Archives : Dec-2020

first_img FacebookTwitterLinkedInEmailPrint分享John Funk for the Cleveland Plain Dealer:FirstEnergy customers could save $256 million over the next eight years, state regulators believe, by paying increased monthly bills now.That extra money, which could be as low as $3.50 or as high as $8-to-$10 a month in the next couple of years, will subsidize the operations of two power plants that cannot match the low-priced power produced by natural gas-fired plants, which now set wholesale prices on the high-voltage grid.The Public Utilities Commission of Ohio handed down its ruling Thursday, agreeing with FirstEnergy that saving the old power plants is a good idea and that in later years the arrangement will lower customer bills because natural gas prices could increase significantly. The commission also concluded that if the plants were to close, the cost of building new transmission line upgrades would cost between $436 million and $1.1 billion, costs customers would bear.The opinion and order, which is sure to be appealed, dismisses the arguments made by the experts retained by opponents, including the Ohio Consumers’ Counsel, the Northeast Ohio Public Energy Council, the Sierra Club, competing power companies and others. These analysts concluded that the power deals could cost FirstEnergy’s customers an extra $3 billion to $5 billion over the eight years.UCO believes FirstEnergy deal will save customers $256 million Appeals Expected in Ohio Ruling to Keep Aging Coal Plants Onlinelast_img read more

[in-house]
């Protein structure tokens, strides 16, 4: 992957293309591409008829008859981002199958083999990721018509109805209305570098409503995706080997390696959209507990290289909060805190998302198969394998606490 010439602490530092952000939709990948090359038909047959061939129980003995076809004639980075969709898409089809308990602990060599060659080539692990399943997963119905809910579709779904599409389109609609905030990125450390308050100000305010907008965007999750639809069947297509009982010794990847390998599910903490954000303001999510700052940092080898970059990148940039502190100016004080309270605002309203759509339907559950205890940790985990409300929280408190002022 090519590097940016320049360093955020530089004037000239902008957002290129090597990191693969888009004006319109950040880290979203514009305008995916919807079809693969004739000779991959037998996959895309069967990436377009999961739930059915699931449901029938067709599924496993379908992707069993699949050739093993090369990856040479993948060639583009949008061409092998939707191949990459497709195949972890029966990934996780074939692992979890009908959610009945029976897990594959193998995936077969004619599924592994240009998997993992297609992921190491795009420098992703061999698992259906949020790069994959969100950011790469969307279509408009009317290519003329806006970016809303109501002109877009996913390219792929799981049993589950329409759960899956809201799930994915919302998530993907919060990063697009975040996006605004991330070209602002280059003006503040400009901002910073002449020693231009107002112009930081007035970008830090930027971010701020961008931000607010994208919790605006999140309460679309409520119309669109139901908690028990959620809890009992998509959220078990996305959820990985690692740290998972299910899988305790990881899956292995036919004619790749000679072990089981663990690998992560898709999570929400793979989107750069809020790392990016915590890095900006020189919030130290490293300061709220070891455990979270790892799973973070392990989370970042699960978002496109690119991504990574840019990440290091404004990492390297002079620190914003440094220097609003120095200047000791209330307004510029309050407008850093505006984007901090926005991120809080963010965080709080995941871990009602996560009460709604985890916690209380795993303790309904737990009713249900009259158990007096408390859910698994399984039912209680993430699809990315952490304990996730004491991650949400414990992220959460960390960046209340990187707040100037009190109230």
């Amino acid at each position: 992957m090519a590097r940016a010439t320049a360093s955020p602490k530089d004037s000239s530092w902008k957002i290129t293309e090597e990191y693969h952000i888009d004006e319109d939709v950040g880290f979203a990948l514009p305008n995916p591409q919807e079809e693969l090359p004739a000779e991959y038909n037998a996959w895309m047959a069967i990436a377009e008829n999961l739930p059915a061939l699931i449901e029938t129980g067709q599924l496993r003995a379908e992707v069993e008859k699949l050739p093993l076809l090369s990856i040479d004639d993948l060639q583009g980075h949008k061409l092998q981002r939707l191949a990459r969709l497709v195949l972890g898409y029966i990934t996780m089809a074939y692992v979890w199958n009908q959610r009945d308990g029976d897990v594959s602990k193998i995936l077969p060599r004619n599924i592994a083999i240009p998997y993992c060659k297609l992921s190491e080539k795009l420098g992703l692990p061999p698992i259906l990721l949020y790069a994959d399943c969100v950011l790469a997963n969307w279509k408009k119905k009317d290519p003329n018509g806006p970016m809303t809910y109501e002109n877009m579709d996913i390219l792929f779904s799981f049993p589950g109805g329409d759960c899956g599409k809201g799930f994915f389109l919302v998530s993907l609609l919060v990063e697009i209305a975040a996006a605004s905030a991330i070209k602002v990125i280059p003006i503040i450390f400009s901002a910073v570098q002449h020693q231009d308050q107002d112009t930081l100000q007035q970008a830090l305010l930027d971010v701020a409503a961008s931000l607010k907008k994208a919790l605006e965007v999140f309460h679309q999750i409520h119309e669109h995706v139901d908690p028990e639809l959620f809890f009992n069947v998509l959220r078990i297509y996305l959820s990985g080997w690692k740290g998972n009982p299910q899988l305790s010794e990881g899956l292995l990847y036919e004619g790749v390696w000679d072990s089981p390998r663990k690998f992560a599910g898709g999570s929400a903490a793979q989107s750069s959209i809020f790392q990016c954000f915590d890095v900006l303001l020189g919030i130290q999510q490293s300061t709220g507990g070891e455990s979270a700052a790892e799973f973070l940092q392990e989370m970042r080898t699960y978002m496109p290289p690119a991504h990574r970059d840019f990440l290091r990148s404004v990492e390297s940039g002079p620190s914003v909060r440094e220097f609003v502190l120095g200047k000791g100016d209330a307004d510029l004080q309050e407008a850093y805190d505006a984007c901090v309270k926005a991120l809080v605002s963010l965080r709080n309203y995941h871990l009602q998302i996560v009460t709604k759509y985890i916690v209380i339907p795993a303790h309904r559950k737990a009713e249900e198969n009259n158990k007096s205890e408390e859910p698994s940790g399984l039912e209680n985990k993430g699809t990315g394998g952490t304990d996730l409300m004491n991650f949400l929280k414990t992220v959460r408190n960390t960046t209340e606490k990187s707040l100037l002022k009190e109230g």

first_imgOp Ed: It’s Time To Prohibit Self-Bonding By Coal Companies FacebookTwitterLinkedInEmailPrint分享Caspar Star Tribune:This past month a completely unknown and unproven company called Blackjewel, LLC “bought” two of Wyoming’s oldest and biggest coal mines. More particularly, they were given the mines in exchange for assuming their cleanup risks and some hypothetical future royalties. They acquired the Eagle Butte and Belle Ayr mines near Gillette from another new and unproven company called Contura Energy, spawned just last year when Alpha Natural Resources went through bankruptcy and spun off what it called its “crown jewel” Wyoming assets. Now the crown jewels aren’t looking so shiny and Contura is unloading them at a loss because these mines are liabilities. Instead, Contura will concentrate on its metallurgical coal business in the East.Hopefully, the one thing that should not be a problem going forward is bonding to assure clean up and reclamation of the mines. Thanks to a settlement agreement with the Department of Interior during Alpha’s bankruptcy, Contura wasn’t allowed to self-bond. Instead of continuing to hide, as Alpha had done, behind the chimera of a self-guarantee – really nothing more than an uncollectible IOU — Contura was forced to back Eagle Butte and Belle Ayr’s reclamation work with surety bonds and letters of credit from third-party financial institutions. Blackjewel should be required to do the same as a condition of the sale before the Department of Environmental Quality (DEQ) lets them take over the mine permits. This would insure there will be money available for reclamation jobs if Blackjewel were to walk away from its cleanup obligations while these bonds are still in effect.The recent history of the Eagle Butte and Belle Ayr coal mines demonstrates one thing: their cleanup liabilities are nearly as high as (and possibly higher than) their value as operating mines. This loudly underscores that Wyoming regulators must not continue to allow self-bonding.If uncertainties and a down market continue to plague the coal industry as economists nearly unanimously predict, self-bonds will remain worthless promises and Wyoming will pay the price. Unless Wyoming prohibits them now, the next time mines change hands and weaker and weaker mine owners go bankrupt, we will not be so lucky.Self-bonding has no place in a regulatory scheme that was created to ensure the worst-case never happens. Taxpayers were never meant to be left holding the bag for hundreds of millions of dollars in reclamation work. America’s coal mining regulations were born in the late 1970s when abandoned and un-reclaimed mines were strewn across the country. Congress created an abandoned mine land fee to clean up past messes and required reclamation bonds to prevent future mines from being abandoned without reclamation. But the law also contained a loophole allowing states to accept self-bonds in the place of reliable third-party guarantees. Although Montana and other states showed the foresight to prohibit self-bonding, Wyoming became the No. 1 user in the country of self-bonding IOUs. Three years ago when Alpha, Peabody Energy and Arch Coal all declared bankruptcy, there was more than $2.4 billion of reclamation work in our state not covered by collectible insurance.With the lessons of these bankruptcies fresh in our memory, DEQ is considering an important step to update Wyoming’s reclamation bond rules. The update proposes to remove loopholes that allow companies to qualify for self-bonds when they really shouldn’t. DEQ’s proposed rules are an important change that would reduce risk to our citizens and our state treasury. Unfortunately, there will always be some risk from self-bonding until Wyoming totally eliminates the practice. As DEQ moves forward with their new rules, the agency needs to eliminate ALL self-bonding for ALL new coalmine permits and ALL permit renewals. Colorado has recently taken steps to limit self-bonding after the Peabody and Arch bankruptcies, and Wyoming should follow their example.–Bob LeResche is vice chair of the Powder River Basin Resource Council and a board member of the Western Organization of Resource Councils. He is a former commissioner of Natural Resources for the state of Alaska and executive director of the Alaska Energy Authority.More: Contura Sale Underscores Need to End Self Bondinglast_img read more